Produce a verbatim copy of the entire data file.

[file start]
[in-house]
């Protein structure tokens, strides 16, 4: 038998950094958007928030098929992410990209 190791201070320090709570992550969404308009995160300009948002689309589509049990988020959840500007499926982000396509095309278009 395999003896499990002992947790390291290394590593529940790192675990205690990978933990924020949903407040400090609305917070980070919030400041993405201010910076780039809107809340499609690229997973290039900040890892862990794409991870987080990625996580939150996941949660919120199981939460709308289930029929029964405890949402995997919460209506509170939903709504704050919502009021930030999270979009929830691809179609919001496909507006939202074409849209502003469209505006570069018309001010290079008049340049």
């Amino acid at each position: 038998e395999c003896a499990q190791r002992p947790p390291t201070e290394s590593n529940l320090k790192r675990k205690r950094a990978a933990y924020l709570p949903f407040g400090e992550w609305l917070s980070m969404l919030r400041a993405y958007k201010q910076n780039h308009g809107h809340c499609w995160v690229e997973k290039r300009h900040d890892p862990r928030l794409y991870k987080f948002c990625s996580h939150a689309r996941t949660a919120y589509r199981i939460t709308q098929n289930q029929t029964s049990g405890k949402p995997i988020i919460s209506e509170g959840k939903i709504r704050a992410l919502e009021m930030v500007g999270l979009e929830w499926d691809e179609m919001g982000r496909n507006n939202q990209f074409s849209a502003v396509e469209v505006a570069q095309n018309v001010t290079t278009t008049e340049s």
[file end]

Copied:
[in-house]
């Protein structure tokens, strides 16, 4: 038998950094958007928030098929992410990209 190791201070320090709570992550969404308009995160300009948002689309589509049990988020959840500007499926982000396509095309278009 395999003896499990002992947790390291290394590593529940790192675990205690990978933990924020949903407040400090609305917070980070919030400041993405201010910076780039809107809340499609690229997973290039900040890892862990794409991870987080990625996580939150996941949660919120199981939460709308289930029929029964405890949402995997919460209506509170939903709504704050919502009021930030999270979009929830691809179609919001496909507006939202074409849209502003469209505006570069018309001010290079008049340049």
């Amino acid at each position: 038998e395999c003896a499990q190791r002992p947790p390291t201070e290394s590593n529940l320090k790192r675990k205690r950094a990978a933990y924020l709570p949903f407040g400090e992550w609305l917070s980070m969404l919030r400041a993405y958007k201010q910076n780039h308009g809107h809340c499609w995160v690229e997973k290039r300009h900040d890892p862990r928030l794409y991870k987080f948002c990625s996580h939150a689309r996941t949660a919120y589509r199981i939460t709308q098929n289930q029929t029964s049990g405890k949402p995997i988020i919460s209506e509170g959840k939903i709504r704050a992410l919502e009021m930030v500007g999270l979009e929830w499926d691809e179609m919001g982000r496909n507006n939202q990209f074409s849209a502003v396509e469209v505006a570069q095309n018309v001010t290079t278009t008049e340049s």